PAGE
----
What to do if your child has Selective Mutism


Bismillah al Rahman al Rahim

Selective Mutism is diagnosed when a child is not able to talk freely in one or more situations or with more than one group of people, for more than a couple of months.

Some temporary mutism can occur with children who are new to a language of instruction in school, say English, and become very quiet in school until they feel confident to use the new language. Or there may be other emotional or health reasons for stopping talking for a while. Again, in this case, the advice below applies.

Selective Mutism is a fairly rare condition in the UK, though I have become aware of a much larger number of children who have the condition here in UAE.

It is sometimes suggested that the condition may be caused by the sort of pressure that children, and little girls in particular face – as is the case in more traditional cultures, where the emphasis is on them being quiet and well behaved. Actually, girls are much more likely to have this difficulty than boys.

Twins with Selective Mutism

Interestingly, Selective Mutism is also relatively common among twins, and this is something I have seen here in UAE. Two girl twins I have worked with are both selectively mute whilst in school. Their mother told me she had heard them discuss and agree that they would not talk in school! One of these twins is much more withdrawn than the other, but both of them are responding well to the process of helping them to gain confidence in talking in school. I will write separately about how we - the SEN team in school - have been helping these two little girls.

Fascinatingly, twins are known to have particular closeness and may even have their own ‘language’ in which they communicate.

Recognise what Selective Mutism really is....

The biggest thing you can do to help your child, especially in the early stages, is for you to know that this is a phobia, a fear, much like fear of the dark, or of flying, and that such fears can be overcome with the right help.

Most parents react sympathetically if their child is afraid of the dark, for instance. Rather than telling their child not to be silly, and forcing him/her to deal with it, you would help the child and ease his or her fears until they can be overcome.

But with children who stop talking, adults, whether parents relatives or teachers, often press, or try to bribe or trick the child to talk. And sometimes even get a bit cross with them for being silly and shy.

Practical steps to tackle talking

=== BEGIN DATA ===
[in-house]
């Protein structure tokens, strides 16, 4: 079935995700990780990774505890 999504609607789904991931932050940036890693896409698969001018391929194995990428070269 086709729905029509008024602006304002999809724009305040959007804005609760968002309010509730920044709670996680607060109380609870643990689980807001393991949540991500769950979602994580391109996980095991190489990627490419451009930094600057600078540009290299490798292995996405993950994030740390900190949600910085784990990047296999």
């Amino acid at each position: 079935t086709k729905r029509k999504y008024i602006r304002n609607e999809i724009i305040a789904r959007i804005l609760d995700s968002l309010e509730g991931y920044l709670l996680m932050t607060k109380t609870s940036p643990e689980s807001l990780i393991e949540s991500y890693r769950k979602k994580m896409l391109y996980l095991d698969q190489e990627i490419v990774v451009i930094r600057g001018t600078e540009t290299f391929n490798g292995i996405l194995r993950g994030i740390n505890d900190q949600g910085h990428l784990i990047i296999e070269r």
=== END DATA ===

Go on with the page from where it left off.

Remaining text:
Seek support wherever you can and agree on a plan of action with your school's Special Needs staff. This may involve getting external professional help as well from a Psychologist or Speech & Language Therapist. You can get more information on this website, take an online course, and join an online discussion group that is being set up, or contact me directly if you want more help.

1. Don't force the child to talk!

Be relaxed and patient with the child and show you are supporting her, keep her trust and confidence that you will help her. Do not insist on a verbal answer and do not try and get her to whisper to you.

If you are trying to talk with the child and they do not want to talk to you, here are some things you can do to help:

2. Give options for answering you

For example, using your hands or a clap/arm raise, she can indicate non-verbally if they prefer. Giving a choice of two or three responses can be easy too, for the child to indicate which one.

Don't accept another child answering for her: sometimes her friends can be quite overprotective!

3. Accept written or gestured responses to your comments

I often find that letting the child know that a written response is just fine will assure her and take the pressure off.

4. Reassure the child

Let her know you understand it is hard to talk sometimes, but you will help her in getting over this fear.

5. Assure guests in front of your child

Tell your guests or friends you meet that your daughter can talk just fine, but she does not always feel comfortable to talk, and that she is not being rude.

6. Encourage her friendship with quieter children

Sometimes children with Selective Mutism feel more at east with other children of a quieter temperament - this can also help your child to gain confidence

I hope you found these tips useful! Have you tried anything else that works? Let me know in the comments below.

Warmly,

Margi

(MRCSLT & HCPC, UK Reg.)

Specialist Speech & Language Therapist

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